Opinion, Staff Editorial

Participation matters in homecoming activities

Described by some students as their favorite time of the year, Homecoming week has come around again. The Shalala Student Center has been made over with colorful signage, Homecoming banners are going up all around and the campus is being spruced up for visiting alumni. However, despite the hustle and bustle of a jam-packed agenda, Homecoming activities remain on the fringe of many students’ attention.

A large part of this results from the fact that most Homecoming activities require students to participate as a part of an organization. Events like Organized Cheer, the alma mater singing competition and the Homecoming parade encourage student organizations to step forward and showcase the best of their members.

While this sounds good in theory, for students outside of these few participating organizations, it is difficult to feel the Homecoming spirit. Homecoming involvement could be solicited through more widespread channels such as the residential college system or academic departments. Simply getting more students to talk about Homecoming participation can increase inclusivity.

In addition, smaller clubs and organizations should be able to pool together their resources to register for Homecoming activities. Traditionally, large organizations with more resources such as the Federación de Estudiantes Cubanos or the Association of Commuter Students have been most involved with Homecoming activities, even appointing Homecoming chair positions to oversee participation throughout the week.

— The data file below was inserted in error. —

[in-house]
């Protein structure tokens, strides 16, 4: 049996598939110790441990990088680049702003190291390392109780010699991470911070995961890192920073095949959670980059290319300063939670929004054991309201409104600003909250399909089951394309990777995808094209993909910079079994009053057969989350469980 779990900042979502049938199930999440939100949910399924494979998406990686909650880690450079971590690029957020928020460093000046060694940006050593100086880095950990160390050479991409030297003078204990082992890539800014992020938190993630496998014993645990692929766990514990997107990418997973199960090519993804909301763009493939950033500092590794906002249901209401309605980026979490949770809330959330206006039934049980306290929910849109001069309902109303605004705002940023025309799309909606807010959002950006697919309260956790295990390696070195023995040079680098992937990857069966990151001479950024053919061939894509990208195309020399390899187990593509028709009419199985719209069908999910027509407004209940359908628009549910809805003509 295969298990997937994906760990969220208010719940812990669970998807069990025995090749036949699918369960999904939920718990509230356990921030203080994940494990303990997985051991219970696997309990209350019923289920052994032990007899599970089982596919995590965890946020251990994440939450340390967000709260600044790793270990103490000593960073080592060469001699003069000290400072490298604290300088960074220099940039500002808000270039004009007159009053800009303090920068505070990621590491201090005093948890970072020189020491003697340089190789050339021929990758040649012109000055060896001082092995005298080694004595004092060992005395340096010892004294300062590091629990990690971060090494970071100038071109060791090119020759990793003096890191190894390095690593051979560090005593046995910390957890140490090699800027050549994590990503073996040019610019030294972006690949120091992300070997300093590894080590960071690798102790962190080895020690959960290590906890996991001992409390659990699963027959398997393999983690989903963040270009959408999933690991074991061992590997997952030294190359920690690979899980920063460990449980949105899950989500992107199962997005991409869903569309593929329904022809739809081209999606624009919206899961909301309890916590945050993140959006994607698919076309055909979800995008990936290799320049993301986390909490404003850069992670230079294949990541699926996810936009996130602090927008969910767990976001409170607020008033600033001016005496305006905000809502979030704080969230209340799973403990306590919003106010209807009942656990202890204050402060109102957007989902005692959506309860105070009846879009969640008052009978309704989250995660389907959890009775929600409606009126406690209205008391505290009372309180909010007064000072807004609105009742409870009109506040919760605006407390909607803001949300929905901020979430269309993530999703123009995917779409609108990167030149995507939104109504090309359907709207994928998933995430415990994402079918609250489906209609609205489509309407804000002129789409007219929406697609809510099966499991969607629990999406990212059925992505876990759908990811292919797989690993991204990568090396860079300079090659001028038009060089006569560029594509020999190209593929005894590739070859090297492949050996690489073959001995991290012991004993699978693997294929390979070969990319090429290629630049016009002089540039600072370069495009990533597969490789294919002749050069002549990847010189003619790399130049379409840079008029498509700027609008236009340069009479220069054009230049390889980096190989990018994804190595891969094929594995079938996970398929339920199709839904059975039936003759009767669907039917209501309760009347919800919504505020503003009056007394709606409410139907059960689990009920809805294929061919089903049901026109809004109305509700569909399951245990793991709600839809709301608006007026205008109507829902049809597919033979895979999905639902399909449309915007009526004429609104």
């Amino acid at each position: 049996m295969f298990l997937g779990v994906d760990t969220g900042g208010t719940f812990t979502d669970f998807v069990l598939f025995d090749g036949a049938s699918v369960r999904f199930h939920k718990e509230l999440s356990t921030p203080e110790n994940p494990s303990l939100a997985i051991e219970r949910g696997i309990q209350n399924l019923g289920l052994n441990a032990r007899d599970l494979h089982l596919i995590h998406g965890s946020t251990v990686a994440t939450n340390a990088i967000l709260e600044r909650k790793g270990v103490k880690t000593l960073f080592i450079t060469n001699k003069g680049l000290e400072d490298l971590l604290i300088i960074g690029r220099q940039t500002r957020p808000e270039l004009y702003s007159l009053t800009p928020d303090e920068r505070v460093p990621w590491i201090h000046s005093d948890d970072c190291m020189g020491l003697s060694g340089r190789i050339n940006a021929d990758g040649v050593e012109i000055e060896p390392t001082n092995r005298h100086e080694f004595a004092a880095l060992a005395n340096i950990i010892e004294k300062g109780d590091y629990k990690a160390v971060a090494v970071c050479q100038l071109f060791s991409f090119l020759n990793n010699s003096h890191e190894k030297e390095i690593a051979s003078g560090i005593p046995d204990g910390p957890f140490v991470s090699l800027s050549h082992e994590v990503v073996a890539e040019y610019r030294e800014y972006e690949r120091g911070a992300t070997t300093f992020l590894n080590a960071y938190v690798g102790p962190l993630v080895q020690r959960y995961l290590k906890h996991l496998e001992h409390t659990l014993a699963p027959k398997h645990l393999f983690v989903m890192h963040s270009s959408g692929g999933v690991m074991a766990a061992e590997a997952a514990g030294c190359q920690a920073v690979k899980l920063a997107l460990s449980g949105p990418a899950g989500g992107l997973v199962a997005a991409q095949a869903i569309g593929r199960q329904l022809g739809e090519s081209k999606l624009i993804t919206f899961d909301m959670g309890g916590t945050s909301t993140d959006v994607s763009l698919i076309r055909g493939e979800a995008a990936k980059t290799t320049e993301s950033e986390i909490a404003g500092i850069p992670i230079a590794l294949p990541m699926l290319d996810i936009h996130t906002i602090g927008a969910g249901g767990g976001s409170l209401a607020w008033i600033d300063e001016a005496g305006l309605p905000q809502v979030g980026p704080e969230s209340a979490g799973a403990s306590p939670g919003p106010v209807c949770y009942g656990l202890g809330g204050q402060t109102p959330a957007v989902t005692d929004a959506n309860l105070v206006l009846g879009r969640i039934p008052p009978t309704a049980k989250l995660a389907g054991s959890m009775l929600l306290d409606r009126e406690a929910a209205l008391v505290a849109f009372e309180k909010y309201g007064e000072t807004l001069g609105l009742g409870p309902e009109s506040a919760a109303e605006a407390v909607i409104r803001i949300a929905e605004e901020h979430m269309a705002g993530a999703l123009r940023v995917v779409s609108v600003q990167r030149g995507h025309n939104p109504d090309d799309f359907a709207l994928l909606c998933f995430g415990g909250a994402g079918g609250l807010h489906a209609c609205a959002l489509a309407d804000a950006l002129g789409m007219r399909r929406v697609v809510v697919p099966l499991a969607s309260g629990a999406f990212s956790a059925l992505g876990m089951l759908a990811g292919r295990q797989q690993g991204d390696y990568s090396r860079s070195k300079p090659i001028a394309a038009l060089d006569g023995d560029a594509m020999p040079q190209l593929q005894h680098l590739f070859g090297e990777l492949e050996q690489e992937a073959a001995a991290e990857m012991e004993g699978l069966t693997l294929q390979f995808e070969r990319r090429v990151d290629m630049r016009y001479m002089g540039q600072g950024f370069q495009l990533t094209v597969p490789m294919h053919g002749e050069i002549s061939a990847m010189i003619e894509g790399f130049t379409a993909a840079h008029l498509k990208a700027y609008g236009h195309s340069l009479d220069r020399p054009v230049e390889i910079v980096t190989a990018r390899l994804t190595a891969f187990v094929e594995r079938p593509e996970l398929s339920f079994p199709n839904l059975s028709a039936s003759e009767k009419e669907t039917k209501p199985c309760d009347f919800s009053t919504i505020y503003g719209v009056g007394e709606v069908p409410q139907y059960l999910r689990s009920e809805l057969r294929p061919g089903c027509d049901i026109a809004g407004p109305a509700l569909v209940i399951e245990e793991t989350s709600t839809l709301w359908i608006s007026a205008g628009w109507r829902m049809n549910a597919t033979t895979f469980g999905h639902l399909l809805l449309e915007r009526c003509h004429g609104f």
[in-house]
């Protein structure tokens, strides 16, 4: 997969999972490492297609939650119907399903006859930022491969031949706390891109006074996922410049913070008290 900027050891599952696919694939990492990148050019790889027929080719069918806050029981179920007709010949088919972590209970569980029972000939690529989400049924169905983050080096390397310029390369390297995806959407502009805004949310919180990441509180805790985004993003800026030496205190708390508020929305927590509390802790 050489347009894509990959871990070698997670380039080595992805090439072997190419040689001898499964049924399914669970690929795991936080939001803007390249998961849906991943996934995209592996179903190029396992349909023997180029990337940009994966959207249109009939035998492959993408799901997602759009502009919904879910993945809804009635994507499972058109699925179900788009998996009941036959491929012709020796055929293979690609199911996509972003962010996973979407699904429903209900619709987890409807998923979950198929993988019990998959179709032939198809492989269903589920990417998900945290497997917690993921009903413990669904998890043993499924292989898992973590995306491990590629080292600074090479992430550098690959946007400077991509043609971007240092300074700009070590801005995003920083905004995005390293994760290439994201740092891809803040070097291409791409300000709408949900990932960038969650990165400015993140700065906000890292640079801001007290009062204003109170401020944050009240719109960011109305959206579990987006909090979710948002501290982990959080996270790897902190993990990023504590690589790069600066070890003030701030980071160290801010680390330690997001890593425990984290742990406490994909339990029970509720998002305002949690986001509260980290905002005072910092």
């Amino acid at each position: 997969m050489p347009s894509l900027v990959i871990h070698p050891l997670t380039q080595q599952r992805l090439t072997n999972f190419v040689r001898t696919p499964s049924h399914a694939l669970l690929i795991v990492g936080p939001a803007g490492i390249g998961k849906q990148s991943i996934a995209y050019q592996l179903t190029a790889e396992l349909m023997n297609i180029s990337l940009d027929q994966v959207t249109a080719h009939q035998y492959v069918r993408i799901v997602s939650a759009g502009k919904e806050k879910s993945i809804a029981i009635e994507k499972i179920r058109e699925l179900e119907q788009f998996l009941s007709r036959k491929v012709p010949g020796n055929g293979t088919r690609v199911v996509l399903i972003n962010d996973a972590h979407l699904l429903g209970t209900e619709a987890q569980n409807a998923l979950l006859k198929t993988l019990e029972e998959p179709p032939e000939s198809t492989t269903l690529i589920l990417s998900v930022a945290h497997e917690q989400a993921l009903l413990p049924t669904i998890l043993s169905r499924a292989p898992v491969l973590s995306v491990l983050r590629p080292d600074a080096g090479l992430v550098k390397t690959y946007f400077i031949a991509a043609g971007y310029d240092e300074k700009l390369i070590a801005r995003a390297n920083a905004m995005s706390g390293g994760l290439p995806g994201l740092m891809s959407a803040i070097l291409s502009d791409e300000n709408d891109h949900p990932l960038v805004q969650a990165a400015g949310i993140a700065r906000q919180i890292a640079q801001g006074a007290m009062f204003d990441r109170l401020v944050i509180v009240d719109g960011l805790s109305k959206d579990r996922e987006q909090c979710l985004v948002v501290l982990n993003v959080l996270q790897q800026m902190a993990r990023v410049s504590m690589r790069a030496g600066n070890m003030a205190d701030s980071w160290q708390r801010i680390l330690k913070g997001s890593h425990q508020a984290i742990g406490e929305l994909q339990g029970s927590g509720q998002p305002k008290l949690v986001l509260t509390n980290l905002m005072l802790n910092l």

For the hundreds of smaller student organizations on campus like pre-professional organizations, service organizations and smaller cultural clubs, participating in these Homecoming activities alone may be too big of a commitment. When the activities feature only a few visible student organizations on campus, unaffiliated students may not feel that these events are meant for them to enjoy.

Homecoming week is meant to celebrate our school, alumni and students. Therefore, these many activities are only meaningful if they effectively energize the entire campus, not just a small portion of the student body.

Editorials represent the majority view of The Miami Hurricane editorial board.

November 4, 2015

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The Miami Hurricane


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The Miami Hurricane is the student newspaper of the University of Miami in Coral Gables, Fla. The newspaper is edited and produced by undergraduate students at UM and is published weekly in print on Tuesdays during the regular academic year.